Prof Raghavendra P Tiwari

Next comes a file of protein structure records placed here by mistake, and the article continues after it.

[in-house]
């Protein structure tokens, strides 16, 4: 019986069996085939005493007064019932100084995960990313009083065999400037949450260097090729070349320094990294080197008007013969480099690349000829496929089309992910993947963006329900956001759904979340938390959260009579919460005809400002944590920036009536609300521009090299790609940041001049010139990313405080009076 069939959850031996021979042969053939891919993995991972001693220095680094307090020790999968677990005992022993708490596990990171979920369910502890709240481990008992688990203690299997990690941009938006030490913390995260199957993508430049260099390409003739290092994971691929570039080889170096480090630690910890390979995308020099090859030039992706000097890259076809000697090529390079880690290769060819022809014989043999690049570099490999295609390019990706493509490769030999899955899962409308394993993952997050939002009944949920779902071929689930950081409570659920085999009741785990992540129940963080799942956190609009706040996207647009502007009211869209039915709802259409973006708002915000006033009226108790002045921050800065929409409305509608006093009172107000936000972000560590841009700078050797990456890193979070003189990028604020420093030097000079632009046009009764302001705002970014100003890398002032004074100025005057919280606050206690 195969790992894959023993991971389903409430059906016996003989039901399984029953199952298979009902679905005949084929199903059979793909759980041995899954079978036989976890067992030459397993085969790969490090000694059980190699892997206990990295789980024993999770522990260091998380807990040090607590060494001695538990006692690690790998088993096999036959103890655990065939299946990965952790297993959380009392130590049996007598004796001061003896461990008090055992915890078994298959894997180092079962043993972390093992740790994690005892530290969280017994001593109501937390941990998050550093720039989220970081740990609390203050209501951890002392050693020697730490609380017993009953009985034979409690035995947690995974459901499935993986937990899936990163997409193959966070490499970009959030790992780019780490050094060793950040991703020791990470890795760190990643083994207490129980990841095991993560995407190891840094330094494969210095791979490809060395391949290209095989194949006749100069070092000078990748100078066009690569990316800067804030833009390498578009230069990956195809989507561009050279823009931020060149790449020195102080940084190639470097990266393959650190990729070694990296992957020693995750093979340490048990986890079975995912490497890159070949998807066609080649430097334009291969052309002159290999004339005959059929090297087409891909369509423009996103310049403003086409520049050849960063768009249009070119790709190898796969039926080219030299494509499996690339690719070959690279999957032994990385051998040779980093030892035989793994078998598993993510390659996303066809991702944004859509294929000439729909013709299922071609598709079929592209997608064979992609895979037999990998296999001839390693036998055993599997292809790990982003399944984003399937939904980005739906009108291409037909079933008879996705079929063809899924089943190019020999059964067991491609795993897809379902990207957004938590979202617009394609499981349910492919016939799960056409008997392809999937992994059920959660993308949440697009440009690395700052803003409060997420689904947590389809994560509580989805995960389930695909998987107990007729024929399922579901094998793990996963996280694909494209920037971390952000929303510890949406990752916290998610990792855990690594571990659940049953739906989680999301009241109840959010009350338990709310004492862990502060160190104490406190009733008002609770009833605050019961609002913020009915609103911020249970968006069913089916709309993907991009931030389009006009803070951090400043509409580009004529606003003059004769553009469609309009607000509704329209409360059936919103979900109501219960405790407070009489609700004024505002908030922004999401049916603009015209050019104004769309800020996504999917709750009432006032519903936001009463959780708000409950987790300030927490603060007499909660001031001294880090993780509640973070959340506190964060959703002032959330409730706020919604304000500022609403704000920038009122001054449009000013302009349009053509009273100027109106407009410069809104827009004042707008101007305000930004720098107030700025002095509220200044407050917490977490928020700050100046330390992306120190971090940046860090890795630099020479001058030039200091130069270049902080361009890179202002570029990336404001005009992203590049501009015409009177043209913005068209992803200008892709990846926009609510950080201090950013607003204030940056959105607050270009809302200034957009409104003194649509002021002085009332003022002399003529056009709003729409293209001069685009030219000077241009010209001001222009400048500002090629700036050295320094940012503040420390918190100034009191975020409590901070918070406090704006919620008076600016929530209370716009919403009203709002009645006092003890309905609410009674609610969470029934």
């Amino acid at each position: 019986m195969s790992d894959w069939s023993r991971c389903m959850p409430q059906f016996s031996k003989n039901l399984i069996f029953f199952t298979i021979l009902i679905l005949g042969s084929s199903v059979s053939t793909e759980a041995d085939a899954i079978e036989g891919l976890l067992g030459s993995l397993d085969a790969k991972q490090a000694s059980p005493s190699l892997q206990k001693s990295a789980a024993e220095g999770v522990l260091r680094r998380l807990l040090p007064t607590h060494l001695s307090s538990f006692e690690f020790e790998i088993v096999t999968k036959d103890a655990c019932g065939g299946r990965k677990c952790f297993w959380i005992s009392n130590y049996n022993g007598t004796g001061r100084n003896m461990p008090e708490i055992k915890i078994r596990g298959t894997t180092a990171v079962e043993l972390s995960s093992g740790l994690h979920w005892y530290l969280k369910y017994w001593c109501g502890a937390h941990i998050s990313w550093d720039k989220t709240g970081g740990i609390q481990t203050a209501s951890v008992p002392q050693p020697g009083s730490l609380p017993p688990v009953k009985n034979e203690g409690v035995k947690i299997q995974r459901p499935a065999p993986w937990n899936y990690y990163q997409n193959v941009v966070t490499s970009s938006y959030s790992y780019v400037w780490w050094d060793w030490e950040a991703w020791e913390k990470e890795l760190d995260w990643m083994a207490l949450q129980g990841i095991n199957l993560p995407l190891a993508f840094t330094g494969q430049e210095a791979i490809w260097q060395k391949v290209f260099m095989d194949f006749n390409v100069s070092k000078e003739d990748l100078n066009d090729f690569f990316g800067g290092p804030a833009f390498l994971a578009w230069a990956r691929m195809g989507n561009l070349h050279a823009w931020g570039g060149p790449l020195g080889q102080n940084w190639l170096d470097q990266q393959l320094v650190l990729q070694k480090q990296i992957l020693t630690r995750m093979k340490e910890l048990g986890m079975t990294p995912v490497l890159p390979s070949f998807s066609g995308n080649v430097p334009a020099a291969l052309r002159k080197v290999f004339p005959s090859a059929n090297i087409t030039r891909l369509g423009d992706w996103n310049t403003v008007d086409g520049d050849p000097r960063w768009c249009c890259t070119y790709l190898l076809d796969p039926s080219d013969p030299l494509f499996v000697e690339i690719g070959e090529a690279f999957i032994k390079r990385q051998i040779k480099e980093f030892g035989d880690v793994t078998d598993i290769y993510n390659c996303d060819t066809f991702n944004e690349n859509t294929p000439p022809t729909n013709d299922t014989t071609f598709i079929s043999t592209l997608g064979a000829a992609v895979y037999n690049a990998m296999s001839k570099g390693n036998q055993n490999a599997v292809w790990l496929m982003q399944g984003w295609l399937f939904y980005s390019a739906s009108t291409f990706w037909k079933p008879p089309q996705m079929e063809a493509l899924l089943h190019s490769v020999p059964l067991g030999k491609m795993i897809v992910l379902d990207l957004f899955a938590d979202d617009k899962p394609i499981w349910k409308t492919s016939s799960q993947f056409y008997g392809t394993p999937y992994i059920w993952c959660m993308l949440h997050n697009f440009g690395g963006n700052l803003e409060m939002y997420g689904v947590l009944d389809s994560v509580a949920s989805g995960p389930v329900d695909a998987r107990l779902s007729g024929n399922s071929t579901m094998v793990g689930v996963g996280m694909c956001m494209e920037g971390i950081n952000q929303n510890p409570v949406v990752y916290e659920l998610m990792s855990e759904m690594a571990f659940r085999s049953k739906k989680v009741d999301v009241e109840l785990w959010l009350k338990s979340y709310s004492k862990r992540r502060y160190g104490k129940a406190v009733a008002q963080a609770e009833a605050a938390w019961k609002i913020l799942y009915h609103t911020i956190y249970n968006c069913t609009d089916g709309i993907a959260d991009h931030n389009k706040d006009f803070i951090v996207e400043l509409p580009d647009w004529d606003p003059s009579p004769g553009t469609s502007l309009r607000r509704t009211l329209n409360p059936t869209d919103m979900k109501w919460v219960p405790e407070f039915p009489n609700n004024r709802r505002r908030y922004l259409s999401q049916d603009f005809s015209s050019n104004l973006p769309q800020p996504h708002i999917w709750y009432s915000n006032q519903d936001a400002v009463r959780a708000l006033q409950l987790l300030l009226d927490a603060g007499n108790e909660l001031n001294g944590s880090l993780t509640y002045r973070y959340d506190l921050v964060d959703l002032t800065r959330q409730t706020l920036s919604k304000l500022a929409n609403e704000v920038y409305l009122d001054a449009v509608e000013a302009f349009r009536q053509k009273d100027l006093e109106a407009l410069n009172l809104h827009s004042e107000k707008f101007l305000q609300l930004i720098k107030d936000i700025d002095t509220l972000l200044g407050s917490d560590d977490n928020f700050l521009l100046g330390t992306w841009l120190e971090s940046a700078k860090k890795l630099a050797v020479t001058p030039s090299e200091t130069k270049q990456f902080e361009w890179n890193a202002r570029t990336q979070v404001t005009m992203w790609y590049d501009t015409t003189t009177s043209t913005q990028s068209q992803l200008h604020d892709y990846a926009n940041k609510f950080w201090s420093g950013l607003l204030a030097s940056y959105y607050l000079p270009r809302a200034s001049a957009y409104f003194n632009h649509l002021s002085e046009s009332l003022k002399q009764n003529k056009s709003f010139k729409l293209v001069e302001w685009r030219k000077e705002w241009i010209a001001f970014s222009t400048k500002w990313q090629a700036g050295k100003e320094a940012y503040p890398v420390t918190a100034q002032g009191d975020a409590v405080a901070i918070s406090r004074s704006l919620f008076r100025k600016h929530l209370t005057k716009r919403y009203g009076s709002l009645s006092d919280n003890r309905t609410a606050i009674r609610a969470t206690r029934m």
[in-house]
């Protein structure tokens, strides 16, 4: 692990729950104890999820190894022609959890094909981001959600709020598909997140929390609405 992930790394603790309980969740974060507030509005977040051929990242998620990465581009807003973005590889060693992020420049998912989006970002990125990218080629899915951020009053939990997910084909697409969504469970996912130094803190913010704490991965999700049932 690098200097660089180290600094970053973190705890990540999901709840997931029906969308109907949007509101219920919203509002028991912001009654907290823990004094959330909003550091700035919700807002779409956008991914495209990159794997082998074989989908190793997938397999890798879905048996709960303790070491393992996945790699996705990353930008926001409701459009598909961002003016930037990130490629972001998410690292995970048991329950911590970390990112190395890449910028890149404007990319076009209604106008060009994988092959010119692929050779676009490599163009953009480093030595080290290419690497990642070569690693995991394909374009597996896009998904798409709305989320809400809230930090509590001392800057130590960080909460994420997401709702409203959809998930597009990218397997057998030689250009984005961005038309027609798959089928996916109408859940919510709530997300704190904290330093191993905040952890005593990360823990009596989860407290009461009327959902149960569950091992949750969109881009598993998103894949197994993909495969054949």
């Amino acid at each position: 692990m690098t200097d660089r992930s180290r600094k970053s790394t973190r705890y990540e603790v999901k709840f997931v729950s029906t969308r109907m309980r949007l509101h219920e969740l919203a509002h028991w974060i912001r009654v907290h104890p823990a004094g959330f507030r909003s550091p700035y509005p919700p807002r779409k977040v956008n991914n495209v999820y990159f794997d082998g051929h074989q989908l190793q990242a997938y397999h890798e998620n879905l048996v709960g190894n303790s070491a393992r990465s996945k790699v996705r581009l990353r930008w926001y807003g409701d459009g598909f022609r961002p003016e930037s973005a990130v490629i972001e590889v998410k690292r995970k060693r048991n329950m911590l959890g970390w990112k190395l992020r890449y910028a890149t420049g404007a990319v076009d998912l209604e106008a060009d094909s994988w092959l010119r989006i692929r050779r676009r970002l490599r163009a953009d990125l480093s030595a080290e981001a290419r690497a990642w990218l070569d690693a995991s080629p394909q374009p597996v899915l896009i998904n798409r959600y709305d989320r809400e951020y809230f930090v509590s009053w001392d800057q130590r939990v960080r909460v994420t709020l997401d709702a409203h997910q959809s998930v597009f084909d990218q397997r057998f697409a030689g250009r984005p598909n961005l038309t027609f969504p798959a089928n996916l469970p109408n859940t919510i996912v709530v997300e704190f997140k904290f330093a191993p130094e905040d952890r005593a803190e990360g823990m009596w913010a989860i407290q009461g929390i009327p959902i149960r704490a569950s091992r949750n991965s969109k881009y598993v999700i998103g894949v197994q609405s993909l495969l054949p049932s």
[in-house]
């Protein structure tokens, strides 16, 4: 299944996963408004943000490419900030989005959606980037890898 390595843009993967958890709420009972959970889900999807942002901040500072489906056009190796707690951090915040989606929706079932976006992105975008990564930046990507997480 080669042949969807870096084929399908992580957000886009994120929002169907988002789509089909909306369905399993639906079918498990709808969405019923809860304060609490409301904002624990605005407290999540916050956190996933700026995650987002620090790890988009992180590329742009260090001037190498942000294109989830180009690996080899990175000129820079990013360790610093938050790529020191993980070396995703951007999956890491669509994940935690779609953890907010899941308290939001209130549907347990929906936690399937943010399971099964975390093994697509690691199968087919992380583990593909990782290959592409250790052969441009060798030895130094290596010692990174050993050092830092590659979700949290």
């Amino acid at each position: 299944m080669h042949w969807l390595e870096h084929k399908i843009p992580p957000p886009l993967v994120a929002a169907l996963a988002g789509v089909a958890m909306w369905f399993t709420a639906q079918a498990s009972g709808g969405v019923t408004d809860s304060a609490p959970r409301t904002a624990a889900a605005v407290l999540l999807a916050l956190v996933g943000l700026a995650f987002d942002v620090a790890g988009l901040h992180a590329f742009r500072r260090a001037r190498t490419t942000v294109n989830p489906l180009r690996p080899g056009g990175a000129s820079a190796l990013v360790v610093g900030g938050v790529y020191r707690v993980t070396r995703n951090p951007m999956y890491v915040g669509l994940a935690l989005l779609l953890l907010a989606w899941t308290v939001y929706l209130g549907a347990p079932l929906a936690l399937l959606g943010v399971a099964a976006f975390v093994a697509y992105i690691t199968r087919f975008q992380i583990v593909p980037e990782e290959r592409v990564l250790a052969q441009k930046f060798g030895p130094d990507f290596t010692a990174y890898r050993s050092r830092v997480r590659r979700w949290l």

The long awaited National Education Policy (NEP)-2020, is not merely a document but a commitment on the part of the Union Government for nation building through transformation of extant education system. Undoubtedly, it is a learner centric doctrine re-affirming that the student is the main stakeholder and it is the bounden duty of teachers to create an ecosystem that responds to the dreams and aspirations of the learners. It is precisely for this reason that NEP promotes multi-modal approaches for learning including face-to-face, online and distance or virtual mode combined with multi-disciplinary, vocational, value added, skill-development courses. Academic Bank of Credit, Graduate Attributes/Learning Outcome Based Curriculum, evaluation reforms to assess learning outcomes and Multiple Entry and Exit options further consolidate the idea of learners centripetally of NEP. These coupled with on-demand, open book and group examinations complete the wish-list of learner centric trajectory of NEP. Upon implementation, these will ensure enhanced access, flexibility, quality, interests and needs of learners in real worlds of learning. These will also ensure freedom for learners to choose courses and institutions, pedagogical pathways, mentors, timings, learning through any mode and learning on demand and thus will help democratize learning system of the nation to a great extent. Successful implementation of these imperatives can become reality only through multiple learning pathways with the use and integration of technology in education.NEP also emphasises on learner-centred approach in teaching involving them in the process of learning through various individual and group activities. In face-to-face-learning, even if a teacher wishes to reduce one-way tutoring and plans for group-work or individual work, available time for such activities in the classroom is inadequate. As such, face-to-face conventional teaching does not promote, to the desired level, higher order thinking abilities, global competencies and creativity in students resulting into skill-gap and un-employability. The situation compels us to look for the other available alternatives, not as the substitute for face-to-face learning but as a supplementary and complimentary measure. Emergence of newer digital technologies demands for leveraging it, for effective teaching-learning processes at all levels of education.One of the best alternatives to accomplish it is the use of blended models of learning. Blended Learning (BL) is an instructional methodology that combines face-to-face and ICT mediated activities alongside integration of synchronous and asynchronous learning tools to transform learning into an enjoyable edu-enterprise. Blended Learning has never been a substitute for face-to-face learning and is also not merely a mixing of face-to-face and online mode, rather it is a well-planned combination of meaningful activities in both the modes. Real Blended Learning environment requires that both students and the teachers are physically located in the same learning space. Blended Learning environment ensures increased student engagement in learning and enhanced teacher-student interaction, greater responsibility for learning, more flexible teaching and learning ecosystem, promotes self and continuous learning, offers better opportunities for experiential learning, and improved learning outcomes. Accordingly, various effective blended learning models can be identified suiting to the needs of different disciplines. The flipped classroom is a similar technique that utilises technology in order to remodel the learning experiences and maximise effectiveness of traditional face-to-face time in the classroom. Learning resources such as video lectures, podcasts, recordings and articles are provided to the learners in order to create free time for teachers to support students in activities, lead discussions and facilitate engagement for transforming passive class-rooms into active learning spaces. Blended Learning and flipped classroom in combination thus eventually help student community to learn the art of learning alongside content learning.Mentoring and coaching roles of teachers essential in Blended Learning are actually addition to existing roles and will generate need for more teachers. In Blended Learning, teachers are required to have even more profound influence and effect on students’ learning. Traditionally, classroom instruction is monologue forcing learners to become passive receiver of information. Blended Learning makes it more student-driven, bottom-up, and customised. Learners in Blended Learning environment become active learners generating ideas, engaged in brainstorming exercises, concept/mind mapping, creative presentation, exposure to the real world, case study, cooperative and peer learning, project based learning and assimilating knowledge individually and in teams. In essence, Blended Learning combines best aspects of online learning with those of direct instruction, helping teachers to easily manage to do much more to meet student needs without adding to the existing workload. Blended Learning environment in fact provides diverse learning opportunities for learners to learn the way they are most comfortable with, and greater scope for debates and disputations. Thus, the fear of teachers loosing relevance in the teaching-learning process is untrue. Rather, it can prove to be a win-win situation for both as it will provide greater degree of satisfaction to both equally, the teachers and the taught. Teachers will still remain the master of the class-room albeit with greater sense of responsibility. Moreover, Blended Learning in no way will adversely impact the research carried out by the teachers for creation of knowledge.The argument that in Blended Learning laboratory work is not possible is also unfounded as the virtual labs provide 24×7 remote-access to experiments at low cost and provide better access, repeatability, reliability, safety and security. FOSSEE project of Ministry of Education under National Mission on Education through Information & Communication Technology (NMEICT) and e-Yantra promote use of educational tools in academia and research. COVID-time has witnessed the advent of many tools proctored through Artificial Intelligence. AI technology can help map attention levels of learners, preferred ways of learning, speed of learning, level of learning etc. These inputs become critical in designing suitable pedagogical and evaluation strategies.Cognitive skills such as higher order logical thinking, analysis and synthesis of concepts, application of knowledge and skills, and creativity demands out-of-box evaluation strategies. Blended Learning can promote unconventional thinking pertaining to summative (open book, group, spoken and on-demand examinations) and formative evaluations strategies (e-Portfolio, creative products, classroom/online quizzes) and many more in assessing the learning outcomes.Recent ICT initiatives of Ministry of Education and UGC will be useful while implementing BL and will ensure availability of e-Learning resources which are Open Educational Resources-OER (NMEICT, NPTEL, e-PG Paathshala, SWAYAM PRABHA, e-Content courseware in UG-subjects, CEC-UGC YouTube Channels, Spoken Tutorial NDL, Shodhganga, e-Shodhsindhu, Shodh Shudhhi, Vidwan, etc.), MOOCs and SWAYAM etc. These together with DIKSHA and One-Nation-One Digital Platform project of Ministry of Education shall ensure availability on-line learning resources. I am of the strong view that all fears expressed and suspicions raised recently in the public domain about feasibility and utility of Blended Learning in our learning system are uncalled for and sans merit. In fact, Blended Learning is the new normal for the 21st Century learners. What is recommended in the guidelines on Blended Learning that UGC has uploaded in its website for soliciting opinion of the stakeholders is: (i) the universities have the freedom to implement Blended Learning or otherwise, (ii) the universities/faculty members shall have the freedom to decide the amount of blending of face-to-face and on-line learning depending on the requirement of the discipline, (iii) the universities need to ensure the availability of essential ICT resources before embracing Blended Learning, for allaying the fear of digital divide, (iv) the universities should monitor the successful implementation of Blended Learning, and (v) Blended Learning should be carefully implemented and should not be used as a pretext to forego classroom teaching. Moreover, every higher education institution should prepare itself to implement all new imperatives stipulated in NEP including Blended Learning for transforming and democratizing the learning system of the nation and to train the youth to become socially and economically relevant to Reconstruct Bharat.(The writer is Vice-Chancellor,Central University of Punjab, Bathinda).